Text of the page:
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dc.contributor.authorHanna, Rema N.
dc.contributor.authorAlatas, Vivi
dc.contributor.authorBanerjee, Abhijit
dc.contributor.authorChandrasekhar, Arun G.
dc.contributor.authorOlken, Benjamin A.
dc.date.accessioned2012-10-25T15:36:46Z
dc.date.issued2012
dc.identifier.citationHanna, Rema, Vivi Alatas, Abhijit Banerjee, Arun G. Chandrasekhar, and Benjamin A. Olken. 2012. Network Structure and the Aggregation of Information: Theory and Evidence from Indonesia. HKS Faculty Research Working Paper Series and CID Working Papers (RWP12-043 and 246), John F. Kennedy School of Government, Harvard University.en_US
dc.identifier.urihttp://nrs.harvard.edu/urn-3:HUL.InstRepos:9804490
dc.description.abstractWe use a unique data-set from Indonesia on what individuals know about the income distribution in their village to test theories such as Jackson and Rogers (2007) that link information aggregation in networks to the structure of the network. The observed patterns are consistent with a basic diffusion model: more central individuals are better informed, and individuals are able to better evaluate the poverty status of those to whom they are more socially proximate. To understand what the theory predicts for cross-village patterns, we estimate a simple diffusion model using within-village variation, simulate network-level diffusion under this model for the over 600 different networks in our data, and use this simulated data to gauge what the simple diffusion model predicts for the cross-village relationship between information diffusion and network characteristics (e.g. clustering, density). The coefficients in these simulated regressions are generally consistent with relationships suggested in previous theoretical work, even though in our setting formal analytical predictions have not been derived. We then show that the qualitative predictions from the simulated model largely match the actual data in the sense that we obtain similar results both when the dependent variable is an empirical measure of the accuracy of a village’s aggregate information and when it is the simulation outcome. Finally, we consider a real-world application to community based targeting, where villagers chose which households should receive an anti-poverty program, and show that networks with better diffusive properties (as predicted by our model) differentially benefit from community based targeting policies.en_US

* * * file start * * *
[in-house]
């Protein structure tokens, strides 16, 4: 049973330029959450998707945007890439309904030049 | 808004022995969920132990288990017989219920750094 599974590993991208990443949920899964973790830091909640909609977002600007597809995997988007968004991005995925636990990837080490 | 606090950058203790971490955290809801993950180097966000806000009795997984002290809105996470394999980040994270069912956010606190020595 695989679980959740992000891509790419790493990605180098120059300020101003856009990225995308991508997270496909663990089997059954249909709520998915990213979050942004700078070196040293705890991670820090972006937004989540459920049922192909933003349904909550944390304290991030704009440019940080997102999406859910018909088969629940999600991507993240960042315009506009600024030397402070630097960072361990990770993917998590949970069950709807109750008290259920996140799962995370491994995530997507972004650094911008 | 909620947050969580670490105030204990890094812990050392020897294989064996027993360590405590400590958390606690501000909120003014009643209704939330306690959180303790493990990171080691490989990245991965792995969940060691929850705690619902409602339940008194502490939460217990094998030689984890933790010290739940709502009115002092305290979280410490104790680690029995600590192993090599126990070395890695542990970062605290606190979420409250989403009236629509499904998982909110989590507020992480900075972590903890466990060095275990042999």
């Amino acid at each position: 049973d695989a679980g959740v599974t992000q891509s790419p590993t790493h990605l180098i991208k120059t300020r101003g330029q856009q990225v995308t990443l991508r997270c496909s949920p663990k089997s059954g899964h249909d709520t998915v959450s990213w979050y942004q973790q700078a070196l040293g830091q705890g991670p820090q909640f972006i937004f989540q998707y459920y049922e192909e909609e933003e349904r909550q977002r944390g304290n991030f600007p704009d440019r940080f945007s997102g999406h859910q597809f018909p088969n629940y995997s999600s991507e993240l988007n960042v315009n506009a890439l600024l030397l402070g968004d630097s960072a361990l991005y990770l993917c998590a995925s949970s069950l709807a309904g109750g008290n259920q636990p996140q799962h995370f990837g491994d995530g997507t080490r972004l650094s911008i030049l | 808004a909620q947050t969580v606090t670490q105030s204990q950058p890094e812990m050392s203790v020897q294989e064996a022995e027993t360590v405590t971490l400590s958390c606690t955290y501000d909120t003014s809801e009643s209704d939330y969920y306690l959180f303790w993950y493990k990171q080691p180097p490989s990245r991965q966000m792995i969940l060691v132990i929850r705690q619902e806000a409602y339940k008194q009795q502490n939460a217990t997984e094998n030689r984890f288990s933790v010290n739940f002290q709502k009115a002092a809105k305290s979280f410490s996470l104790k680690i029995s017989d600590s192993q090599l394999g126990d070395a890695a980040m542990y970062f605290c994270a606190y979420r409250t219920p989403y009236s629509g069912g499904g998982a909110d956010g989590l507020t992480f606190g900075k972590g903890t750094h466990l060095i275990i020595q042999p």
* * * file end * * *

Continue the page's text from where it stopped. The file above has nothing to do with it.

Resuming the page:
dc.language.isoen_USen_US
dc.publisherJohn F. Kennedy School of Government, Harvard Universityen_US
dc.relation.isversionofhttp://web.hks.harvard.edu/publications/workingpapers/citation.aspx?PubId=8585en_US
dash.licenseLAA
dc.subjectnetworksen_US
dc.subjectdiffusion of informationen_US
dc.subjecttargetingen_US
dc.subjectdevelopmenten_US
dc.titleNetwork Structure and the Aggregation of Information: Theory and Evidence from Indonesiaen_US
dc.typeResearch Paper or Reporten_US
dc.description.versionAuthor's Originalen_US
dc.relation.journalHKS Faculty Research Working Paper Seriesen_US
dash.depositing.authorHanna, Rema N.
dc.date.available2012-10-25T15:36:46Z
dc.identifier.doi10.3386/w18351
dash.contributor.affiliatedHanna, Rema


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